In Brief 

This elegant novel was inspired by the lives of maverick painter Jackson Pollock and his artist wife, Lee Krasner. While Pollock died in his 50s in a tragic, drunken car crash, Krasner lived to be a very old woman, very much in the shadow of the legend surrounding Pollock's fierce, huge canvases and his indecorous behavior.

Toynton, an art historian, spent time with Krasner and was inspired to create the fictive Belle Prokoff, the last of a dying breed of painters for whom art was the best and only reason for being. The widow of Clay Madden, a revolutionary painter, Belle has lived in seclusion, protecting herself from Madden's crazed fans and fevered collectors, continuing in the meantime to pursue her own work.

The book begins with an interview prior to an exhibit of Belle's work and shows her discomfort as art mavens fawn over her. The omniscient narrator views and tells the story through Belle's eyes and perspective, though formalizing and distancing the action by using the third-person voice. Belle suffers no illusions -- the crowd is here to touch, to see, to breathe the same air as Clay Madden's widow:

"He took me seriously," she says. It isn't true of course; he wanted her for a nanny, a helpmeet, just as they suspect, but she has maintained this lie too long to start confiding in graduate students.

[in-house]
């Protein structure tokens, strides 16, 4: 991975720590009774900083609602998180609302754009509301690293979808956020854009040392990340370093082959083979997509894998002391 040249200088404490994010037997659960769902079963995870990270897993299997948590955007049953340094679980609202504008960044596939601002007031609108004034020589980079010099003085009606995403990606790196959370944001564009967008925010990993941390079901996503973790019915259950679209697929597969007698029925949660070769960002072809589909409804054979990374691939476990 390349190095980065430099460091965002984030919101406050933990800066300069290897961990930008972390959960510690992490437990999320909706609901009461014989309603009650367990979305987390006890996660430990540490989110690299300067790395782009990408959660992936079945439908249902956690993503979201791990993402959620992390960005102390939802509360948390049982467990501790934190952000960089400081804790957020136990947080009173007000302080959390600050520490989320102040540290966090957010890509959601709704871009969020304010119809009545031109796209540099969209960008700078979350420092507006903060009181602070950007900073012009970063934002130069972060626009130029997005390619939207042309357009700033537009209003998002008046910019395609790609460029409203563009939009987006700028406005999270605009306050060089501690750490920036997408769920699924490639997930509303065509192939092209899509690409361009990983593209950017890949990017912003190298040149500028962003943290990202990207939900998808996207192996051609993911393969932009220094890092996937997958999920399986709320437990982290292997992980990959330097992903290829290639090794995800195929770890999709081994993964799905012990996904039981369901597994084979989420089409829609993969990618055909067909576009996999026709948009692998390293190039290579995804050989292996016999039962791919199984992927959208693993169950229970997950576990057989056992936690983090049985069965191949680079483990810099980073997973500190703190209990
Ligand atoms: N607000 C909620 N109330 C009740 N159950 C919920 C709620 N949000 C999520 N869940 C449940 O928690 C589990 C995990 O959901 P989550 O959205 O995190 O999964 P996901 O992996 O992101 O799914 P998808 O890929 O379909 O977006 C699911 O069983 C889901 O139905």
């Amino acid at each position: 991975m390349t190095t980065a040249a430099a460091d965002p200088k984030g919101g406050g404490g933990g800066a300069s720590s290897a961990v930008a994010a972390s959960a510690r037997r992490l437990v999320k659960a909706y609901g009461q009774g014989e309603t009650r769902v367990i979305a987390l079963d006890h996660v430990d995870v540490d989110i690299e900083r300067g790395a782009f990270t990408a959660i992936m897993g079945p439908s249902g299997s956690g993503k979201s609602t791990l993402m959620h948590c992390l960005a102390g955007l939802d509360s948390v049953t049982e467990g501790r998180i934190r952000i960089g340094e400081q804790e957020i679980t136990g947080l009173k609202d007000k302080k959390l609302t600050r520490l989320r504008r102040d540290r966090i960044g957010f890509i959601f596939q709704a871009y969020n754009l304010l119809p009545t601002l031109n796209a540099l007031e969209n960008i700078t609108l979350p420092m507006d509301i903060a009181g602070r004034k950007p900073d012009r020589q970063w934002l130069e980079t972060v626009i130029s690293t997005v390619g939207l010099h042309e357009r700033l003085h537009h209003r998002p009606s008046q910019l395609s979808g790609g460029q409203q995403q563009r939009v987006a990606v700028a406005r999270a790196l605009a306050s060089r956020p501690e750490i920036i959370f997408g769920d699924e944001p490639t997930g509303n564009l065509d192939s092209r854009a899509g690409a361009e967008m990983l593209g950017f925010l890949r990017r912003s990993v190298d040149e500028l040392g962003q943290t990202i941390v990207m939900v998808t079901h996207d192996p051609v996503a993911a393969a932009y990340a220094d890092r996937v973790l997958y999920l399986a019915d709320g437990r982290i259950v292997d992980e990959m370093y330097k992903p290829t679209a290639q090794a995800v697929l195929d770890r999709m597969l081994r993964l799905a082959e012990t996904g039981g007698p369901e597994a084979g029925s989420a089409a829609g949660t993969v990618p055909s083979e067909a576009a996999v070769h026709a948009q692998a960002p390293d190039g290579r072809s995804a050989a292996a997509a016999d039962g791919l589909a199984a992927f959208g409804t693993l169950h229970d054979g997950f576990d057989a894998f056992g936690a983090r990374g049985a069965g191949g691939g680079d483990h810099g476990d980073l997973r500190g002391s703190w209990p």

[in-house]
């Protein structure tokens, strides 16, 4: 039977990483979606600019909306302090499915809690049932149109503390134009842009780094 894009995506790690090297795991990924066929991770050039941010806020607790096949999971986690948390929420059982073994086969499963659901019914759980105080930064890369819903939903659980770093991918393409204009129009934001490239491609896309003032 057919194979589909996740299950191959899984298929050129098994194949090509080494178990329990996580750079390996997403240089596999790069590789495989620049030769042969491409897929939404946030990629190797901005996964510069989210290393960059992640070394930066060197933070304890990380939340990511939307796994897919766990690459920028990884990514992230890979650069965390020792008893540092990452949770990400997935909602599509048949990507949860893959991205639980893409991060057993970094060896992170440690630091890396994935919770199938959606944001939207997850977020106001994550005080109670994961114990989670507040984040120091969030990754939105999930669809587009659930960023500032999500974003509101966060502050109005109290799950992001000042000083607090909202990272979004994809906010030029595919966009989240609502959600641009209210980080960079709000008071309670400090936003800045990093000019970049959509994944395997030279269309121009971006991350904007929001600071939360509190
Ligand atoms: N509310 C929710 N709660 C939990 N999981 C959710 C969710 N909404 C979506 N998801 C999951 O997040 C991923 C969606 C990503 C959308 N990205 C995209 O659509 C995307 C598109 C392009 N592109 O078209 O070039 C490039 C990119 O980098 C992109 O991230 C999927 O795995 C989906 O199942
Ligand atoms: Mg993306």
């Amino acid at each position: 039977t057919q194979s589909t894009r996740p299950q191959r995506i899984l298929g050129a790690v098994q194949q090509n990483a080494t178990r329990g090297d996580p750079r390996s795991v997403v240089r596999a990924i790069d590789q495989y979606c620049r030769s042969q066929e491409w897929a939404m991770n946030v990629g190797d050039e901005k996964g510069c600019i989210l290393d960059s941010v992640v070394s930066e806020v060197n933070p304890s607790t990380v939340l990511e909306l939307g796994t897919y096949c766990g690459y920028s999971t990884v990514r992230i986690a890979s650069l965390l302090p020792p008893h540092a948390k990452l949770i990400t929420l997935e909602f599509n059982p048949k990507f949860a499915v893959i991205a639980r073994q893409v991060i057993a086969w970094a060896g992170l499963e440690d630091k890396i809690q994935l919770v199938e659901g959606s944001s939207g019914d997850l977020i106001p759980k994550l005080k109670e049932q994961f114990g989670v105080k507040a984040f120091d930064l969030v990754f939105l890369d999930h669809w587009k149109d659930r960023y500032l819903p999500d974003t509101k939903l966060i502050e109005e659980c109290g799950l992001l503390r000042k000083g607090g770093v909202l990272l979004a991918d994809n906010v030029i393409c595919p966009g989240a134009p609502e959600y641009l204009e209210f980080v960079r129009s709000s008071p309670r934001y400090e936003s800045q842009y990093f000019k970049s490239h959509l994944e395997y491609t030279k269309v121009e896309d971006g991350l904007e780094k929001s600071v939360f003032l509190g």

Belle, who suffers a stroke early in the book, is wry and painfully honest with herself while revealing as little as possible to the cast of caregivers, friends and fans who surround her. The unique perspective of an aged, dying woman who has lived a rich, exquisitely private life resounds throughout the book.

Packed with knowledge about art, the impulse to create and the protective shield that a life in art can provide, Modern Art moves forward at a smooth glide. Toynton is an economical writer who packs insight and an apparent love of knowledge into every sentence. Lee Martin, who teaches creative writing at the University of North Texas, has written a gentle, sensitive memoir about his upbringing by a tortured, brutal father.

When Martin was just a year old, his father, Roy, caught both of his arms in the rollers of a mechanical corn picker on their southern Illinois farm, and was so badly injured that doctors amputated both arms. We are ushered onto that farm and into that startling scene immediately upon opening From Our House, but we are also given clues early on that this is not to be a whining confessional or a grotesque true-life drama. Martin's compassion for his father, his intense knowledge of the place where he grew up and his sympathy for the limitations of his family give the book an elegaic tone, remembering always that we are but the sum of our life's experiences, good and bad:

With his belt, he whips my buttocks, my legs, my arms -- whatever part of me he can reach. ... And I love him because he's the only father I have to love, and I think I must surely deserve his whippings because I'm a wicked child, too irritable, too stuborn, too full of sass. I don't know, then, that the moment in the cornfield has already determined years and years of anger between my father and me, or that such tensions are common between fathers and son. Instead, I rejoice in the few moments of closeness we share. ...

From Our House begins in the Eisenhower '50s in rural Illinois and ends in suburbia, the late '60s when Lee is ready to leave home for college. In between are succinct chronicles of the passing of a way of life, the fits and starts in a family's small, tight existence, and the ability of a boy to make sense of his father's rage -- to see behind it the pained love of a parent who believes he has nothing to give.


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